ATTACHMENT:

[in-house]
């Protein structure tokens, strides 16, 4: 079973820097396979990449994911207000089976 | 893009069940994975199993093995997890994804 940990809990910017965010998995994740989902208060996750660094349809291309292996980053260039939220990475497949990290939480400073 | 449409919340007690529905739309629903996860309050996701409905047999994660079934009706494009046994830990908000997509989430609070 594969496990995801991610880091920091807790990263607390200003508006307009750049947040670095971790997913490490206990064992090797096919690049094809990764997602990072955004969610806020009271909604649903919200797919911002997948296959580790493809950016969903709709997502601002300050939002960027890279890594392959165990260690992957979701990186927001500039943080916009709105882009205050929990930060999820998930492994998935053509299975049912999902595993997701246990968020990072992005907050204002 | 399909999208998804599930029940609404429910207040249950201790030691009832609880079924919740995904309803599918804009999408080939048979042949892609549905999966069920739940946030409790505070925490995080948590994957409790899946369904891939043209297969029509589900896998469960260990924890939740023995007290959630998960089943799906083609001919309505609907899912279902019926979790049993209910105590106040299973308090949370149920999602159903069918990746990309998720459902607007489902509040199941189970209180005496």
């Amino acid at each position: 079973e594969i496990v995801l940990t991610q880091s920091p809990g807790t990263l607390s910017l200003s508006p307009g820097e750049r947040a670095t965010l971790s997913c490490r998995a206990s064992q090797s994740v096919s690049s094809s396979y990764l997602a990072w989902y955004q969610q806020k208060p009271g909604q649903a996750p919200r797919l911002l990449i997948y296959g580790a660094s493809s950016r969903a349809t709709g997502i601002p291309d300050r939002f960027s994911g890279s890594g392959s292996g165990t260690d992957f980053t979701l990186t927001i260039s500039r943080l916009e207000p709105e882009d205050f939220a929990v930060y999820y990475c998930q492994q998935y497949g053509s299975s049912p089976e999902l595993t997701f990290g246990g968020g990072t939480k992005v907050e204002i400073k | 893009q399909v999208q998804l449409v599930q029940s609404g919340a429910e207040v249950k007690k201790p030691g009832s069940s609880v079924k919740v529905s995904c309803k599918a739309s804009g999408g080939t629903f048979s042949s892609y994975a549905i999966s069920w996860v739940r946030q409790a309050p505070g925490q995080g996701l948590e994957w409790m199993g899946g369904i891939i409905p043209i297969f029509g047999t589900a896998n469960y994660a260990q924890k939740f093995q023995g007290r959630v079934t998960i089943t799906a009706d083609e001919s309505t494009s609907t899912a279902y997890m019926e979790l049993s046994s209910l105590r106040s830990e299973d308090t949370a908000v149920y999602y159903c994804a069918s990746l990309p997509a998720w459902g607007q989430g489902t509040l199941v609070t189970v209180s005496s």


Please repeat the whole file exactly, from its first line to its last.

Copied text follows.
[in-house]
């Protein structure tokens, strides 16, 4: 079973820097396979990449994911207000089976 | 893009069940994975199993093995997890994804 940990809990910017965010998995994740989902208060996750660094349809291309292996980053260039939220990475497949990290939480400073 | 449409919340007690529905739309629903996860309050996701409905047999994660079934009706494009046994830990908000997509989430609070 594969496990995801991610880091920091807790990263607390200003508006307009750049947040670095971790997913490490206990064992090797096919690049094809990764997602990072955004969610806020009271909604649903919200797919911002997948296959580790493809950016969903709709997502601002300050939002960027890279890594392959165990260690992957979701990186927001500039943080916009709105882009205050929990930060999820998930492994998935053509299975049912999902595993997701246990968020990072992005907050204002 | 399909999208998804599930029940609404429910207040249950201790030691009832609880079924919740995904309803599918804009999408080939048979042949892609549905999966069920739940946030409790505070925490995080948590994957409790899946369904891939043209297969029509589900896998469960260990924890939740023995007290959630998960089943799906083609001919309505609907899912279902019926979790049993209910105590106040299973308090949370149920999602159903069918990746990309998720459902607007489902509040199941189970209180005496």
């Amino acid at each position: 079973e594969i496990v995801l940990t991610q880091s920091p809990g807790t990263l607390s910017l200003s508006p307009g820097e750049r947040a670095t965010l971790s997913c490490r998995a206990s064992q090797s994740v096919s690049s094809s396979y990764l997602a990072w989902y955004q969610q806020k208060p009271g909604q649903a996750p919200r797919l911002l990449i997948y296959g580790a660094s493809s950016r969903a349809t709709g997502i601002p291309d300050r939002f960027s994911g890279s890594g392959s292996g165990t260690d992957f980053t979701l990186t927001i260039s500039r943080l916009e207000p709105e882009d205050f939220a929990v930060y999820y990475c998930q492994q998935y497949g053509s299975s049912p089976e999902l595993t997701f990290g246990g968020g990072t939480k992005v907050e204002i400073k | 893009q399909v999208q998804l449409v599930q029940s609404g919340a429910e207040v249950k007690k201790p030691g009832s069940s609880v079924k919740v529905s995904c309803k599918a739309s804009g999408g080939t629903f048979s042949s892609y994975a549905i999966s069920w996860v739940r946030q409790a309050p505070g925490q995080g996701l948590e994957w409790m199993g899946g369904i891939i409905p043209i297969f029509g047999t589900a896998n469960y994660a260990q924890k939740f093995q023995g007290r959630v079934t998960i089943t799906a009706d083609e001919s309505t494009s609907t899912a279902y997890m019926e979790l049993s046994s209910l105590r106040s830990e299973d308090t949370a908000v149920y999602y159903c994804a069918s990746l990309p997509a998720w459902g607007q989430g489902t509040l199941v609070t189970v209180s005496s």